The Boston Red Sox have experienced a lot of success the last 15 years, winning three World Series and making seven trips to the playoffs. It should come as no surprise, of course, that they’re a serious contender again in 2016. They’ve put together a season built on young talent, plus a little magic from a retiring legend, and they are chasing the first-place Toronto Blue Jays in the AL East. Other teams could win the World Series, but here are seven reasons why the Boston Red Sox will hold the trophy in October.
7. The young talent
The Red Sox lineup is full of young talent, and they have more in the system, too. The team developed great talent over the last 10 years, continuously putting together teams that contend in the AL East — and for the World Series. They’ve experienced down years, but they’ve never been more stacked with young talent than they are currently.
Jackie Bradley Jr., Mookie Betts, Travis Shaw, and Xander Bogaerts led Boston into the next extended run of great Red Sox teams. Should they decide to make a waiver deal, or even a trade in the offseason to improve for 2017, they’ll have plenty of depth available to deal.
On the flip side of being young, the Boston Red Sox also have a ton of World Series experience. David Ortiz has three World Series rings, Dustin Pedroia has two, and even Bogaerts has one from 2013, when he was only 20 years old. David Price pitched in the 2008 World Series with the Tampa Bay Rays, even though they lost that series.
They’re also being led by a manager in John Farrell, who has won a World Series. The balance of youth, talent, and World Series experience is a big reason why they’ll win a championship this season.
5. Best offense in baseball
The youth and experience combines to give Boston the best offense in the game this season. They’re at the very top in just about every offensive category, including a .828 team OPS. They’ve hit 130 home runs and scored 569 runs, and Ortiz has led the way with a 1.067 OPS. The only spot in the lineup where they have had below average production was from Christian Vazquez at catcher, but Sandy Leon has picked up the slack, hitting .391 with a 1.054 OPS in 30 games played.
4. Weak American League
Boston may not be in first place, as they still reside just two games back of the Blue Jays for first place in the AL East. But, as opposed to the National League which has the Cubs, Giants, and Nationals, the American League has some heavily flawed teams.
The Cleveland Indians have a good rotation, but aren’t exactly dominant offensively. The Texas Rangers need help in the rotation badly and the Houston Astros are far from perfect, still working on coming back from their poor start to the season. The Red Sox have as easy a path to the World Series as anyone.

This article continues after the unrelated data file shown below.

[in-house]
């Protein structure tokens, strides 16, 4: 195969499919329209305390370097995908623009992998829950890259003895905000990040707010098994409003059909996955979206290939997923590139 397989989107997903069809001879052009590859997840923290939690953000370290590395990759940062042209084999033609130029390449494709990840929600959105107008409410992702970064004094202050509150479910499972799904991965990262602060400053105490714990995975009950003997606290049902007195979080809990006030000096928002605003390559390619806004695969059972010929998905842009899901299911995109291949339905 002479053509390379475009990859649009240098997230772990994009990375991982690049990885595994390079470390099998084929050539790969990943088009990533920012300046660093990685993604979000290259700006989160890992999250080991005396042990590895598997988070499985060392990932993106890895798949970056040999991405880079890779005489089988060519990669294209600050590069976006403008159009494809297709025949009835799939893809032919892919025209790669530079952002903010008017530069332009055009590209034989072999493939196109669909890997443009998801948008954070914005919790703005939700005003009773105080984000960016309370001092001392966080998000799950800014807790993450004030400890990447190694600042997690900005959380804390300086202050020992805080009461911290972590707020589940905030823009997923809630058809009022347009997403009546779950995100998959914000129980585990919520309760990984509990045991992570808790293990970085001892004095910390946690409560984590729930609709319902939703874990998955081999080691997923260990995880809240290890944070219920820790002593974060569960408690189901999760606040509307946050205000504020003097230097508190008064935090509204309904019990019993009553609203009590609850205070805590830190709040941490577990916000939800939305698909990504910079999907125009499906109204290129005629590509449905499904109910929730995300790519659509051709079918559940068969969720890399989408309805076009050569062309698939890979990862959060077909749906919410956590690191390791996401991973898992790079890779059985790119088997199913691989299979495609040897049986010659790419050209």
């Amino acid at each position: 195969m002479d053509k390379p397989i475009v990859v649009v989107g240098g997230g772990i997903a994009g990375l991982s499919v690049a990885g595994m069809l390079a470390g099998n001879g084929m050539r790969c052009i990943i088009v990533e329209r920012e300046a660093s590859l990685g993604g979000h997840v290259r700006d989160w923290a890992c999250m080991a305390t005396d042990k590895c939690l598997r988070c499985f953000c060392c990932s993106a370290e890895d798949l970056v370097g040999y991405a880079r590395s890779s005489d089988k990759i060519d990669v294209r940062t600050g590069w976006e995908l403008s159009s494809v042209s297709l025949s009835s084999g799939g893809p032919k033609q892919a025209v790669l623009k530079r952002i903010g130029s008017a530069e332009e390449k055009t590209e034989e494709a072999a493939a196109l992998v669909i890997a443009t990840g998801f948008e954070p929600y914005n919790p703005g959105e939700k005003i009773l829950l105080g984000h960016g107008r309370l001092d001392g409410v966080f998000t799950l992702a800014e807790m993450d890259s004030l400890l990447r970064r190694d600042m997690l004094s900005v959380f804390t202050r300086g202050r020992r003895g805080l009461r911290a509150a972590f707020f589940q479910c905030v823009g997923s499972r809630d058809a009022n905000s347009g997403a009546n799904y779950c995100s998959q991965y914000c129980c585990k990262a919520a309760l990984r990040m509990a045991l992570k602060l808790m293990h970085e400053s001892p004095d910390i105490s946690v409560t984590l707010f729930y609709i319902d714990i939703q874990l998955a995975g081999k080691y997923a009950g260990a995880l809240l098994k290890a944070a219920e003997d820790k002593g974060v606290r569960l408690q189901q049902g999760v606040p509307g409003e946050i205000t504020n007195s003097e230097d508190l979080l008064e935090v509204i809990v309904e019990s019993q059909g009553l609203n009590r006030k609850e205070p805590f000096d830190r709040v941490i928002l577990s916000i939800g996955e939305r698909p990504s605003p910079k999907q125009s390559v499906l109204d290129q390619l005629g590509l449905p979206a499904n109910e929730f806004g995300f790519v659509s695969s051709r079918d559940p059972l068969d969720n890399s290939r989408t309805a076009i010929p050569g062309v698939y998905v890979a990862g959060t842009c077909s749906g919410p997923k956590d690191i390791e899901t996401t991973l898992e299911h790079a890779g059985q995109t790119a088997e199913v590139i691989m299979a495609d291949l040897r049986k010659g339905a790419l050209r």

3. Top-heavy starting rotation
Should Boston get to the World Series, it will be largely credited to their top-heavy starting rotation. You really only need three good starters in the postseason, plus a fourth pitcher you can run out there with the intention of getting you through a game.
Boston has three starters they trust taking them into the playoffs, with David Price, Rick Porcello, and Steven Wright. They dealt for Drew Pomeranz, formerly of the San Diego Padres, but he’s been somewhat rough since coming to Boston. If he gets things figured out, he could be the fourth pitcher needed to help the Red Sox go all the way.
2. The shutdown ace
More important than just a good playoff rotation is the shutdown ace, which the Red Sox also have. Price hasn’t had his best regular season, with a 4.26 ERA — although his 3.28 FIP is indicative that he’s been better than his numbers will show. But Boston will give the ball to Price in any important situations when they badly need a win, and they should feel good about it. He has 9.5 K/9 and 1.9 BB/9, which are both better than his career numbers. Madison Bumgarner has shown what having a shutdown ace can do for a team in the postseason, and that could mean good things for the Red Sox this year.
1. Big Papi
The last, and biggest reason the Red Sox will win the World Series this year relates to Ortiz. The 40-year-old slugger is having one of the best seasons of his career, posting career highs in slugging percentage and OPS. He’s also on pace to set a new career high in doubles and, while he may not break his career-best of 54 home runs, he could very well hit over 40 for the first time in 10 years.
He’s a great postseason hitter, with a .962 OPS and 17 home runs in 82 games in the playoffs in his career. He’s an even better hitter in the World Series, batting .455 with a .576 on-base percentage in three different trips to the Fall Classic. It’s Big Papi’s final season, which may be the best reason why the Red Sox will win the World Series.
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